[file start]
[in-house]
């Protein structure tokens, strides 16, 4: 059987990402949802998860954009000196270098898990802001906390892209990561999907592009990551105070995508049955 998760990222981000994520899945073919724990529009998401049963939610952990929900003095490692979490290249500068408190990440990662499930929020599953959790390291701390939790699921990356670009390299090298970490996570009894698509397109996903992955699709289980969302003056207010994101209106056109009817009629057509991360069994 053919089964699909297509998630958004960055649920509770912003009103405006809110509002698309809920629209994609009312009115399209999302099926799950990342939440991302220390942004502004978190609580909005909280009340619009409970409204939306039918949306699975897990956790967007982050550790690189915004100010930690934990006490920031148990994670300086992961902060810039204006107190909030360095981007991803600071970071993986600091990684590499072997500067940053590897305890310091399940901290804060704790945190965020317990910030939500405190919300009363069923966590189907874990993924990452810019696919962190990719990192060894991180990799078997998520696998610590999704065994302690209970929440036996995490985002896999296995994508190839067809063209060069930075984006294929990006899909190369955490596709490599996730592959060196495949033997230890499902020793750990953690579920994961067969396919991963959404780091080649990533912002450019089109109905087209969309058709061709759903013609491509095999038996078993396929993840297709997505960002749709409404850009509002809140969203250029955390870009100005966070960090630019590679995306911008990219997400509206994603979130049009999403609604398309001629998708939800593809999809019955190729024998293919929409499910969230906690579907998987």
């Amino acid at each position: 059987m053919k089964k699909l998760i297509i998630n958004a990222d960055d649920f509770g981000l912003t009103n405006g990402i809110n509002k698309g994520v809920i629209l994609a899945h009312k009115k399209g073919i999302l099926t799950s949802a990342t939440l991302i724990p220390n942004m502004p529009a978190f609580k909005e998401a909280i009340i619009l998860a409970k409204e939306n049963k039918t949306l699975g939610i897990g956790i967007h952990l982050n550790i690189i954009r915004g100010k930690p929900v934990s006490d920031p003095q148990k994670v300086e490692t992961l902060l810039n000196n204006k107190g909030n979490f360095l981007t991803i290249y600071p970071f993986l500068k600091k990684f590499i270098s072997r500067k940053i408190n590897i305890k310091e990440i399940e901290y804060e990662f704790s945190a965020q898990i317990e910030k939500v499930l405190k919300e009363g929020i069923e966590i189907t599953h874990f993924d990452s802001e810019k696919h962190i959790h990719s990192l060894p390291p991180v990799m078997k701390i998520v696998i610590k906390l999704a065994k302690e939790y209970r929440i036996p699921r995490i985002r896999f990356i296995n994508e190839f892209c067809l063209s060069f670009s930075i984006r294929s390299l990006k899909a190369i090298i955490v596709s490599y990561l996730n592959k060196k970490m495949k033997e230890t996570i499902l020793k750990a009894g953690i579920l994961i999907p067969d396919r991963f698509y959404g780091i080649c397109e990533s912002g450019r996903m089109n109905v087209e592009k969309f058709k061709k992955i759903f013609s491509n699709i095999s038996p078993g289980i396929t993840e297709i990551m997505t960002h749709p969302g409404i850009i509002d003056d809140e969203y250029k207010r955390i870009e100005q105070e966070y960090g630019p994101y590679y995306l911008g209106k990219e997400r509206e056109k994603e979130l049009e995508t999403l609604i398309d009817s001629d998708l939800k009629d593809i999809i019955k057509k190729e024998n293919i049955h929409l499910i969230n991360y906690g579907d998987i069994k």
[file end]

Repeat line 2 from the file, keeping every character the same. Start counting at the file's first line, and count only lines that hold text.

């Protein structure tokens, strides 16, 4: 059987990402949802998860954009000196270098898990802001906390892209990561999907592009990551105070995508049955 998760990222981000994520899945073919724990529009998401049963939610952990929900003095490692979490290249500068408190990440990662499930929020599953959790390291701390939790699921990356670009390299090298970490996570009894698509397109996903992955699709289980969302003056207010994101209106056109009817009629057509991360069994 053919089964699909297509998630958004960055649920509770912003009103405006809110509002698309809920629209994609009312009115399209999302099926799950990342939440991302220390942004502004978190609580909005909280009340619009409970409204939306039918949306699975897990956790967007982050550790690189915004100010930690934990006490920031148990994670300086992961902060810039204006107190909030360095981007991803600071970071993986600091990684590499072997500067940053590897305890310091399940901290804060704790945190965020317990910030939500405190919300009363069923966590189907874990993924990452810019696919962190990719990192060894991180990799078997998520696998610590999704065994302690209970929440036996995490985002896999296995994508190839067809063209060069930075984006294929990006899909190369955490596709490599996730592959060196495949033997230890499902020793750990953690579920994961067969396919991963959404780091080649990533912002450019089109109905087209969309058709061709759903013609491509095999038996078993396929993840297709997505960002749709409404850009509002809140969203250029955390870009100005966070960090630019590679995306911008990219997400509206994603979130049009999403609604398309001629998708939800593809999809019955190729024998293919929409499910969230906690579907998987």